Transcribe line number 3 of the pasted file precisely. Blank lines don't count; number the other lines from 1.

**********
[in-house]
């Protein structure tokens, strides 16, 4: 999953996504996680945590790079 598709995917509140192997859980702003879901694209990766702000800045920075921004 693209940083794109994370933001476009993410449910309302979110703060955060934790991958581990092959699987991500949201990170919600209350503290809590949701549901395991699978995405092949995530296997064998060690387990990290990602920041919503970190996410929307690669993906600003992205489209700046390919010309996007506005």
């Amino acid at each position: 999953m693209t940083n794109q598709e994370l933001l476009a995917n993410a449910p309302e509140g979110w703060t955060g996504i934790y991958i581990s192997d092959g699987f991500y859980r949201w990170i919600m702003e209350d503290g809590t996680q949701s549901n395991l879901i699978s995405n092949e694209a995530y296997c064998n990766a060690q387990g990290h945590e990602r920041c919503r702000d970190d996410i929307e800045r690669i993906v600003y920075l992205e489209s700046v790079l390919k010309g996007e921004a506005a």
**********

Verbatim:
């Amino acid at each position: 999953m693209t940083n794109q598709e994370l933001l476009a995917n993410a449910p309302e509140g979110w703060t955060g996504i934790y991958i581990s192997d092959g699987f991500y859980r949201w990170i919600m702003e209350d503290g809590t996680q949701s549901n395991l879901i699978s995405n092949e694209a995530y296997c064998n990766a060690q387990g990290h945590e990602r920041c919503r702000d970190d996410i929307e800045r690669i993906v600003y920075l992205e489209s700046v790079l390919k010309g996007e921004a506005a």